HARRISBURG, Pa. (AP) — Republican lawmakers in Pennsylvania on Monday unveiled sweeping changes to the conduct of elections through a proposed constitutional amendment, the latest turn in a partisan power struggle over elections in the wake of former President Donald Trump’s baseless claims that last year’s presidential contest was rigged against him.

The Republican-penned measure passed the House State Government Committee on party lines, 15-10.

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One provision would toughen Pennsylvania’s existing identification requirements for a registered voter to cast a ballot, both in-person and by mail.

Another provision would make the office of the state’s top election official, the secretary of state, into an elected position with four-year terms. Currently, the position is a gubernatorial appointment in Pennsylvania.

As Trump allies go state-to-state pushing to “audit” last year’s presidential election, the measure also would require election results to be audited by the state’s auditor general before certification.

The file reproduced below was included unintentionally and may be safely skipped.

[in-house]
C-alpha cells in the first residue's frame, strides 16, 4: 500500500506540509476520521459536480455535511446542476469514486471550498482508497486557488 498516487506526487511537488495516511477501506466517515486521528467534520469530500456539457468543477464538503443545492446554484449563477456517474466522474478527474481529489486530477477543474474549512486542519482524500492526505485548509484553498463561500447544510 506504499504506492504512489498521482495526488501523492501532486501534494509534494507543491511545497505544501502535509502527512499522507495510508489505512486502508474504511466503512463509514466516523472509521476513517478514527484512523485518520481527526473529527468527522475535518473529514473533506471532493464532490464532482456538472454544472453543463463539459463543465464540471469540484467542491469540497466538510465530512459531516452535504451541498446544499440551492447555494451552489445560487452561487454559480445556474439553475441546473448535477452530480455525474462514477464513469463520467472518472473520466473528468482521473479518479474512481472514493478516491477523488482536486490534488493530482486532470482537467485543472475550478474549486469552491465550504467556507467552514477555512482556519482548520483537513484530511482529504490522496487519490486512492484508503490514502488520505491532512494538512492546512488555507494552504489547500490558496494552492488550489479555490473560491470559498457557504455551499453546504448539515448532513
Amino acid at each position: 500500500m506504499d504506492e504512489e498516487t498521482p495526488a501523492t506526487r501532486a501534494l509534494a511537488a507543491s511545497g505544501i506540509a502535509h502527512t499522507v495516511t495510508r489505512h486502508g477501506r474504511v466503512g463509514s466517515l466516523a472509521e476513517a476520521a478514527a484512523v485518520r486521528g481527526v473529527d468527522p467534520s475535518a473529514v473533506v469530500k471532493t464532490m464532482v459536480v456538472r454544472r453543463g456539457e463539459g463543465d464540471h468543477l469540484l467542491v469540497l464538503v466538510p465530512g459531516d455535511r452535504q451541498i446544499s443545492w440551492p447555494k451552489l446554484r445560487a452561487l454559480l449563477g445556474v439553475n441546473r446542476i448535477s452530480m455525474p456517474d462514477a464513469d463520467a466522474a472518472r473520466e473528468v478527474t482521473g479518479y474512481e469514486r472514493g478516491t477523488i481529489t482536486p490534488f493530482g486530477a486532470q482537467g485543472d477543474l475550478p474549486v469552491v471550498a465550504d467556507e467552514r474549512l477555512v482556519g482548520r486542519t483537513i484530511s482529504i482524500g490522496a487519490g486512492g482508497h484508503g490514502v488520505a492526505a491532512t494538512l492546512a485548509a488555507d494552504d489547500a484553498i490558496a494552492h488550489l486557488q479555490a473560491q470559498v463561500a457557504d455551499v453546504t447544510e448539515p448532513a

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Also, it would require paper ballots to have a watermark to prove authenticity and be open to “public inspection” after the election is certified. Currently, state law does not make paper ballots a public record.

To amend the state constitution, a proposal must pass both chambers of the state Legislature twice, once each in consecutive two-year sessions, before going to voters in a statewide referendum. The earliest this measure could see a referendum is spring 2023.

A governor has no veto power over it.

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